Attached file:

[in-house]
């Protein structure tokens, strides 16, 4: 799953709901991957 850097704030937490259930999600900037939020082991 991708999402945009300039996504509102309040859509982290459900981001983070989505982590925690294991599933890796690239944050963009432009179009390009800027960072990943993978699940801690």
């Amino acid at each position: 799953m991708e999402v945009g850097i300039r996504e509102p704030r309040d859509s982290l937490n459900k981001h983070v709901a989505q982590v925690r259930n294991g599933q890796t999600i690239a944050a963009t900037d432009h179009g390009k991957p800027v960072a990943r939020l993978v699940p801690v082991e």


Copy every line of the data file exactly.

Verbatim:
[in-house]
């Protein structure tokens, strides 16, 4: 799953709901991957 850097704030937490259930999600900037939020082991 991708999402945009300039996504509102309040859509982290459900981001983070989505982590925690294991599933890796690239944050963009432009179009390009800027960072990943993978699940801690």
């Amino acid at each position: 799953m991708e999402v945009g850097i300039r996504e509102p704030r309040d859509s982290l937490n459900k981001h983070v709901a989505q982590v925690r259930n294991g599933q890796t999600i690239a944050a963009t900037d432009h179009g390009k991957p800027v960072a990943r939020l993978v699940p801690v082991e």